With the recent release of the bivalent booster and many people signing up to get it, many of us have questions regarding its effectiveness, how well it protects against infection and side effects of the shot.
Will the side effects be similar to the other COVID vaccines? Here’s what you can expect, according to doctors.
How the Bivalent Booster Works
This new booster targets the original COVID-19 strain as well as the newer omicron subvariants which are the dominant ones such as BA4/BA5.
The benefit of this is that you get immunity to the original SARS COV-2 virus as well as newer variants that can sometimes evade vaccine immunity and are more contagious, Purvi Parikh, MD, explains. This way you are very well protected hopefully from mild to moderate and severe forms of the infection and hopefully not get infected at all.
Kristen Nichols, PharmD, BCPS, BCPPS, BCIDP, says another way to think about this is by comparing it to the yearly flu vaccine that we get. Most flu vaccines today protect against four strains of the influenza virus, though some still protect against only three. The composition of that flu vaccine, in terms of which specific strains of the virus it targets, changes from year to year.
The new vaccine contains the same total amount of spike protein, but half of it looks like the spike protein on the original SARS-CoV-2 virus, and half of it looks like the spike protein on the BA.4/BA.5 Omicron variants (the spike protein on those two variants is identical).
Having a more specific spike protein for the immune system to look for should make the vaccine more effective at preventing infection and severe disease with the currently circulating variants. Also, since the immune system will now recognize two similar variations, it may be more efficient at also recognizing new variants.
You can think of it like the immune system is getting a picture of a guy to “be on the lookout” for. The original vaccine was what the guy looked like as a young man, but now, he’s grown and aged and looks a little different. So now we have a new vaccine, which is a little more specific to what the guy looks like today, Dr. Nichols adds.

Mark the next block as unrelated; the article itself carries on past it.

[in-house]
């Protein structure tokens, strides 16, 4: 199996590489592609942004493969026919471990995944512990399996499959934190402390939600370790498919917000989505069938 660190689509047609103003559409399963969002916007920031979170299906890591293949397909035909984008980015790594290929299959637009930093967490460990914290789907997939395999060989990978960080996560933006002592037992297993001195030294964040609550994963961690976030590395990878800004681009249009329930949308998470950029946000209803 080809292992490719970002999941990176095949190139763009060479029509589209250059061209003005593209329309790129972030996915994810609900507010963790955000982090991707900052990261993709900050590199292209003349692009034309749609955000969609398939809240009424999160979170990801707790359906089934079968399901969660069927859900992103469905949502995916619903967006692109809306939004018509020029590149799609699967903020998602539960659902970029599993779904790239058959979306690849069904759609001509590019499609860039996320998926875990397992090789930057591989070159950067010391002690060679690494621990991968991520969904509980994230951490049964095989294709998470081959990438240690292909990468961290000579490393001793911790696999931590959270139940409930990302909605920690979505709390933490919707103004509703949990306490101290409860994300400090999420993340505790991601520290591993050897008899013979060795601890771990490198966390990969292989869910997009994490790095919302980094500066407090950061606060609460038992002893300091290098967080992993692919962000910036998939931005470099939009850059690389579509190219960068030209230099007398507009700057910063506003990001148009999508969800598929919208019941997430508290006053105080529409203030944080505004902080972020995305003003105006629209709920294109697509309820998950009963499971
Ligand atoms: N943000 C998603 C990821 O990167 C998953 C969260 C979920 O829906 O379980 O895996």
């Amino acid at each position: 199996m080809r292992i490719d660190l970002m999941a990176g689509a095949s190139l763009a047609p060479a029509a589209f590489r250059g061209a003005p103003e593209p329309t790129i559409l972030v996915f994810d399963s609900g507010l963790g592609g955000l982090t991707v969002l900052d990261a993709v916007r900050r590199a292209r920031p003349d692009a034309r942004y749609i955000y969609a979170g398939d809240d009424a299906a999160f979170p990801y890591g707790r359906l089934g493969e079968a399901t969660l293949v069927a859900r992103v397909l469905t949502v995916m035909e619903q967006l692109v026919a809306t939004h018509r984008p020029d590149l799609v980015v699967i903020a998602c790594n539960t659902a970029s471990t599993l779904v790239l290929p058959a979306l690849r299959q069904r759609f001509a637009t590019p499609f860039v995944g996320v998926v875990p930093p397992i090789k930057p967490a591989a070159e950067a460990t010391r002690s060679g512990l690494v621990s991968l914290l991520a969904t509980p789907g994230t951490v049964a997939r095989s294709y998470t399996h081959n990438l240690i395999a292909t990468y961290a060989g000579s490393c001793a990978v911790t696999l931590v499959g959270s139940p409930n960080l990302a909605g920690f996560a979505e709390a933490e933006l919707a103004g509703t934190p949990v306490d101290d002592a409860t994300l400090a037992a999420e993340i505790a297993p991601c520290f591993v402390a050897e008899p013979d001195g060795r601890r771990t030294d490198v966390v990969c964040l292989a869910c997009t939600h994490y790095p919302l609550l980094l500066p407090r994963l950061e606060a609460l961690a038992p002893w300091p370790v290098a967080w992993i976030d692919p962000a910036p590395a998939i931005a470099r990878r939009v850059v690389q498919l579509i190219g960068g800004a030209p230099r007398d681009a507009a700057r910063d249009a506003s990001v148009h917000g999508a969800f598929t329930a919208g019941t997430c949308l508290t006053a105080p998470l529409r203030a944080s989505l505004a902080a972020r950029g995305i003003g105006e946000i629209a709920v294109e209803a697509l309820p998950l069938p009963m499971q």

The Side Effects of the Bivalent Booster
Dr. Parikh explains the side effects are similar to any vaccine (including the original COVID vaccine) which include:
Arm soreness at the injection site
These are expected, and side effects are short-term and not dangerous.
Side effects can also differ depending on age. Some reports indicate younger individuals may have more side effects due to a robust immune system, but we have seen similar side effects in all age groups in everyday practice and the real world, Dr. Parikh adds.
Dr. Nichols agrees. Based on preliminary information, the side effects are the same as with other mRNA boosters. mRNA vaccines tend to be less reactive in older adults. This isn’t too surprising—continuing the parallel with the flu vaccine, we don’t expect the flu vaccine to have different adverse effects even though we change the composition each year.
What Happens If You Recently Had COVID?
Many people who have recently contracted COVID are curious whether they should wait to get boosted.
“If you feel back to your baseline or normal self you can get boosted. The only exception to that is if you have had a COVID monoclonal antibody treatment then would wait 90 days from that treatment,” says Dr. Parikh.
Dr. Nichols suggests waiting three months before getting boosted. Individuals should talk to their healthcare provider if they are high risk and think they might benefit from receiving it sooner.
What About Bivalent Boosters for Those 12 and Younger?
Currently, they are only approved for 12 and up but likely will be approved for younger age groups in the future when more data is available, Dr. Parikh explains. At this time, many of the younger individuals are still undergoing their initial immunizations.
While it doesn’t offer as much protection as receiving a booster first-hand, if we can get a large percentage of the population boosted against BA.4/BA.5 going into the winter, that should help protect people under 12 years by decreasing transmission, Dr. Nichols states. Vaccines containing the original virus still provide some protection against the variants, with that protection increasing with boosters. If your child is under 12 and hasn’t been boosted, parents shouldn’t wait and should get them boosted with the originally authorized vaccine option.